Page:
Service interruption on Monday 11 July from 12:30 to 13:00: all the sites of the CCSD (HAL, Epiciences, SciencesConf, AureHAL) will be inaccessible (network hardware connection).
Skip to Main content Skip to Navigation
Conference papers

Perceptron Learning of SAT

Abstract : Boolean satisfiability (SAT) as a canonical NP-complete decision problem is one of the most important problems in computer science. In practice, real-world SAT sentences are drawn from a distribution that may result in efficient algorithms for their solution. Such SAT instances are likely to have shared characteristics and substructures. This work approaches the exploration of a family of SAT solvers as a learning problem. In particular, we relate polynomial time solvability of a SAT subset to a notion of margin between sentences mapped by a feature function into a Hilbert space. Provided this mapping is based on polynomial time computable statistics of a sentence, we show that the existence of a margin between these data points implies the existence of a polynomial time solver for that SAT subset based on the Davis-Putnam-Logemann-Loveland algorithm. Furthermore, we show that a simple perceptron-style learning rule will find an optimal SAT solver with a bounded number of training updates. We derive a linear time computable set of features and show analytically that margins exist for important polynomial special cases of SAT. Empirical results show an order of magnitude improvement over a state-of-the-art SAT solver on a hardware verification task.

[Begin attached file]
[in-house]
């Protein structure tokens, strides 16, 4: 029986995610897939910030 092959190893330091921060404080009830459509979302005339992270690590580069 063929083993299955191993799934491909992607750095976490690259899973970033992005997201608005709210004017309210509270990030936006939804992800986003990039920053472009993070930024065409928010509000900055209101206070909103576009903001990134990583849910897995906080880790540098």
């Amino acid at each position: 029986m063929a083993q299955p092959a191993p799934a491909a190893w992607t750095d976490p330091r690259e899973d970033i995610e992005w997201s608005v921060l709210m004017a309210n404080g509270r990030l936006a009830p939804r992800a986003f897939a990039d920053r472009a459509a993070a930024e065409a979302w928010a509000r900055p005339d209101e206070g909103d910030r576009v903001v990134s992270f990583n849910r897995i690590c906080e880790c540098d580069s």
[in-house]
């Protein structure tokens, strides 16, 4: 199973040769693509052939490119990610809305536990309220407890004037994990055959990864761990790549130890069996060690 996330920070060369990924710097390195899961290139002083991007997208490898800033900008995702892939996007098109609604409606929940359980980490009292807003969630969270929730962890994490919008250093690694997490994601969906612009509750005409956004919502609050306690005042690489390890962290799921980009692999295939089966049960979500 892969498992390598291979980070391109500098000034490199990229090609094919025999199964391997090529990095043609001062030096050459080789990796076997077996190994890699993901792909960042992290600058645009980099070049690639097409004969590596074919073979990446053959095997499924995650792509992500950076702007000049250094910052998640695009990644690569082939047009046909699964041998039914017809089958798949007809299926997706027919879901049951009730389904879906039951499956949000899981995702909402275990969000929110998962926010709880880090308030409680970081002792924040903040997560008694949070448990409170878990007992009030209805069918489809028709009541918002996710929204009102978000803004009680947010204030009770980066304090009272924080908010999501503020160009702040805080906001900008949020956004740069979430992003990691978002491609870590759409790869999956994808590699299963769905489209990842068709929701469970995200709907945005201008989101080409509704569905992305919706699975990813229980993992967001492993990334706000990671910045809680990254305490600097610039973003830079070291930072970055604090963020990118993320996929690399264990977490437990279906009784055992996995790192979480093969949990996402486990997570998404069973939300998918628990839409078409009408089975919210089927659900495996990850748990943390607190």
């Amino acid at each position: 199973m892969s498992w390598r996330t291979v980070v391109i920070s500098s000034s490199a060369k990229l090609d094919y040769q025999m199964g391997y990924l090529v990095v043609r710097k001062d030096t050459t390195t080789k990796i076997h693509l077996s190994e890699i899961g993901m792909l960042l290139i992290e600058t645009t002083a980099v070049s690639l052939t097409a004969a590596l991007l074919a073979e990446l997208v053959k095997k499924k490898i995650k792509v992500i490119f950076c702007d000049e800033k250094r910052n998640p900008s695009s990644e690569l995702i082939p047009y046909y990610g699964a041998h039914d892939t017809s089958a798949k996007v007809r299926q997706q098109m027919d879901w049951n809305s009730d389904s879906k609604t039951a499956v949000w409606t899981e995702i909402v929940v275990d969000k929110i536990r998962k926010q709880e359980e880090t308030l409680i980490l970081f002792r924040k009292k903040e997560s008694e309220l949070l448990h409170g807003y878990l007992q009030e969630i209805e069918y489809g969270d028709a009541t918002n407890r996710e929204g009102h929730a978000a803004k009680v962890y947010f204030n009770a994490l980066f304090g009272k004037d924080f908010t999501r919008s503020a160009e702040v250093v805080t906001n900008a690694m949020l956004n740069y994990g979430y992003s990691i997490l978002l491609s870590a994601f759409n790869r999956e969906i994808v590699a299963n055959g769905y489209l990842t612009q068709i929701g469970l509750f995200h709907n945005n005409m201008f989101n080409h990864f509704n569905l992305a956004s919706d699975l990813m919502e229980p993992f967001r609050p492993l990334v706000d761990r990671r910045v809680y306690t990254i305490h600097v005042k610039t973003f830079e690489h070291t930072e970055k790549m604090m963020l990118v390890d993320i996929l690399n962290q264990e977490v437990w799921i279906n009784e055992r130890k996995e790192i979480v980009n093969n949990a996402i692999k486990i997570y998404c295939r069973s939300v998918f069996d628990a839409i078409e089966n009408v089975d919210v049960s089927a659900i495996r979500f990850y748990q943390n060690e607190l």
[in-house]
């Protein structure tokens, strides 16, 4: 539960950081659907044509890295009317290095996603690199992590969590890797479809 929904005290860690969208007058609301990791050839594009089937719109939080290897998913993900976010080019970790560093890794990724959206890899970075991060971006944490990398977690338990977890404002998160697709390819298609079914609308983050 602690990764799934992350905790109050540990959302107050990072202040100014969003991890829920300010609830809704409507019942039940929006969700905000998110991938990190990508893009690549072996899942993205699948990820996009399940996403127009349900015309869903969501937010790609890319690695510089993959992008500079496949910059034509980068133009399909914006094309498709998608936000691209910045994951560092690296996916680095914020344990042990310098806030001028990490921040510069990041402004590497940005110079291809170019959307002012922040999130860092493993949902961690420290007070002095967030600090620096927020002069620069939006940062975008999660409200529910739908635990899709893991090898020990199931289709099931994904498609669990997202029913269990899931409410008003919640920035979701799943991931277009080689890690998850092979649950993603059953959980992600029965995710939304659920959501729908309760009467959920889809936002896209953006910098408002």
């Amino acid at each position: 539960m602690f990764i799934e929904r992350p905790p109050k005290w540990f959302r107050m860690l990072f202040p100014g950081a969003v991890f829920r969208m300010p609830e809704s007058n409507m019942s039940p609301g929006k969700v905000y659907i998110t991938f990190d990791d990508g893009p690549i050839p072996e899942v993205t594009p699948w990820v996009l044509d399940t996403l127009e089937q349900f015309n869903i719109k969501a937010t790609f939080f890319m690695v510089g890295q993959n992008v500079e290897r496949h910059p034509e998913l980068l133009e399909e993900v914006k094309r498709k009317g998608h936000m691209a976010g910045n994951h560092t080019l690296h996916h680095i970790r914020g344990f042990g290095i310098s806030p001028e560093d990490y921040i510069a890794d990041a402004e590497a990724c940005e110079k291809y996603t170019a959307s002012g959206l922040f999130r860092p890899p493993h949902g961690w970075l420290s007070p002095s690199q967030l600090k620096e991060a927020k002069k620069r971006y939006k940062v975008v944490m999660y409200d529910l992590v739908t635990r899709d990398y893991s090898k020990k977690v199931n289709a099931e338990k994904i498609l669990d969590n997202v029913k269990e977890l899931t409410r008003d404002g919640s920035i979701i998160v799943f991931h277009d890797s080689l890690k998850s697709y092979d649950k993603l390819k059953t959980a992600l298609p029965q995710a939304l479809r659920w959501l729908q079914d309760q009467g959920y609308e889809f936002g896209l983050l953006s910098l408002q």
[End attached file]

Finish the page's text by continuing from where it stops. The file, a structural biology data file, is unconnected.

Document type :
Conference papers
Complete list of metadata

Cited literature [26 references]  Display  Hide  Download
Contributor : Matthew Blaschko Connect in order to contact the contributor
Submitted on : Thursday, October 4, 2012 - 11:34:20 AM
Last modification on : Friday, January 21, 2022 - 3:01:25 AM
Long-term archiving on: : Friday, December 16, 2016 - 6:58:34 PM


Files produced by the author(s)


  • HAL Id : hal-00738219, version 1



Alex Flint, Matthew Blaschko. Perceptron Learning of SAT. Neural Information Processing Systems, Dec 2012, Lake Tahoe, United States. pp.2780-2788. ⟨hal-00738219⟩



Record views


Files downloads